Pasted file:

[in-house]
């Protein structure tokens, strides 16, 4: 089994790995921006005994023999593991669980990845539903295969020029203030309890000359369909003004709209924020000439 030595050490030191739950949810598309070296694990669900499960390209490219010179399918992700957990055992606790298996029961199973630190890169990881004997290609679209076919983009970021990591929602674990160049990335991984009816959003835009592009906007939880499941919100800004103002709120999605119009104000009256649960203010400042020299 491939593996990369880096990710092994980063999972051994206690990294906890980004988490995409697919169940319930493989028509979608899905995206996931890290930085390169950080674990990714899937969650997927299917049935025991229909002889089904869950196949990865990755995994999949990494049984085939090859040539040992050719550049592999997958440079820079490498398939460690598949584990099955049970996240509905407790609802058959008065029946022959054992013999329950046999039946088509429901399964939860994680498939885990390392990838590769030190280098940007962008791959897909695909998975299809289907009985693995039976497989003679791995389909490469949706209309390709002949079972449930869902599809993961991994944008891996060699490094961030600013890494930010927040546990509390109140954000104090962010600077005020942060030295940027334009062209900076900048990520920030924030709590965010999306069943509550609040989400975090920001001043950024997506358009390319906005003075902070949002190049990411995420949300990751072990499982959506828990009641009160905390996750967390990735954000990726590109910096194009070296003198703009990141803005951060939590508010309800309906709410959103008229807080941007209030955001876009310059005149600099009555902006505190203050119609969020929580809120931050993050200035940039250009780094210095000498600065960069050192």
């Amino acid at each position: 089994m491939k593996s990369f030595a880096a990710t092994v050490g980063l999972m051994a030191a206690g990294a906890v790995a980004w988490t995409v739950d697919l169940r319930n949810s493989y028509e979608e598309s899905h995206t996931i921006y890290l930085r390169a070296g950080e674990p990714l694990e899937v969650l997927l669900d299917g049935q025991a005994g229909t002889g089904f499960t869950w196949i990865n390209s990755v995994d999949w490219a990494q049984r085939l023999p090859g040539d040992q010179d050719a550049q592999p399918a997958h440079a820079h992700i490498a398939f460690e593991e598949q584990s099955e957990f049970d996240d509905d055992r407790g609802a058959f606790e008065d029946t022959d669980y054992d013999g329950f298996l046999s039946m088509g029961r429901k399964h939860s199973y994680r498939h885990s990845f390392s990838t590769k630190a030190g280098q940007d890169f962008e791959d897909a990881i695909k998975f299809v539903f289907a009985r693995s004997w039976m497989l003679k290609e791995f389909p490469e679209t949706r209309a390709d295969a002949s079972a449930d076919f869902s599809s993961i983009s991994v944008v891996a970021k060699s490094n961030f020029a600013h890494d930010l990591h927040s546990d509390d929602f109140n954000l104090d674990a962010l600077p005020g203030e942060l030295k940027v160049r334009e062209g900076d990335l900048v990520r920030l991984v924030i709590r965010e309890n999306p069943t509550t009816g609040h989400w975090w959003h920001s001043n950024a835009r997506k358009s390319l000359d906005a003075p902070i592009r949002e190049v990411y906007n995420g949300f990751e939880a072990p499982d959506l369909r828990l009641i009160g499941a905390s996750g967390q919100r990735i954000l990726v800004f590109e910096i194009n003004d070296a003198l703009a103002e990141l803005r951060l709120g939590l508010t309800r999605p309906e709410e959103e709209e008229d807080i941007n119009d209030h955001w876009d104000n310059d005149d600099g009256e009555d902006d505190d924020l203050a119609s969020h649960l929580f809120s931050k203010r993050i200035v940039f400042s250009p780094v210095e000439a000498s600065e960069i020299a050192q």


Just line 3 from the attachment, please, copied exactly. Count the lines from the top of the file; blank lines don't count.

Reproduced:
């Amino acid at each position: 089994m491939k593996s990369f030595a880096a990710t092994v050490g980063l999972m051994a030191a206690g990294a906890v790995a980004w988490t995409v739950d697919l169940r319930n949810s493989y028509e979608e598309s899905h995206t996931i921006y890290l930085r390169a070296g950080e674990p990714l694990e899937v969650l997927l669900d299917g049935q025991a005994g229909t002889g089904f499960t869950w196949i990865n390209s990755v995994d999949w490219a990494q049984r085939l023999p090859g040539d040992q010179d050719a550049q592999p399918a997958h440079a820079h992700i490498a398939f460690e593991e598949q584990s099955e957990f049970d996240d509905d055992r407790g609802a058959f606790e008065d029946t022959d669980y054992d013999g329950f298996l046999s039946m088509g029961r429901k399964h939860s199973y994680r498939h885990s990845f390392s990838t590769k630190a030190g280098q940007d890169f962008e791959d897909a990881i695909k998975f299809v539903f289907a009985r693995s004997w039976m497989l003679k290609e791995f389909p490469e679209t949706r209309a390709d295969a002949s079972a449930d076919f869902s599809s993961i983009s991994v944008v891996a970021k060699s490094n961030f020029a600013h890494d930010l990591h927040s546990d509390d929602f109140n954000l104090d674990a962010l600077p005020g203030e942060l030295k940027v160049r334009e062209g900076d990335l900048v990520r920030l991984v924030i709590r965010e309890n999306p069943t509550t009816g609040h989400w975090w959003h920001s001043n950024a835009r997506k358009s390319l000359d906005a003075p902070i592009r949002e190049v990411y906007n995420g949300f990751e939880a072990p499982d959506l369909r828990l009641i009160g499941a905390s996750g967390q919100r990735i954000l990726v800004f590109e910096i194009n003004d070296a003198l703009a103002e990141l803005r951060l709120g939590l508010t309800r999605p309906e709410e959103e709209e008229d807080i941007n119009d209030h955001w876009d104000n310059d005149d600099g009256e009555d902006d505190d924020l203050a119609s969020h649960l929580f809120s931050k203010r993050i200035v940039f400042s250009p780094v210095e000439a000498s600065e960069i020299a050192q």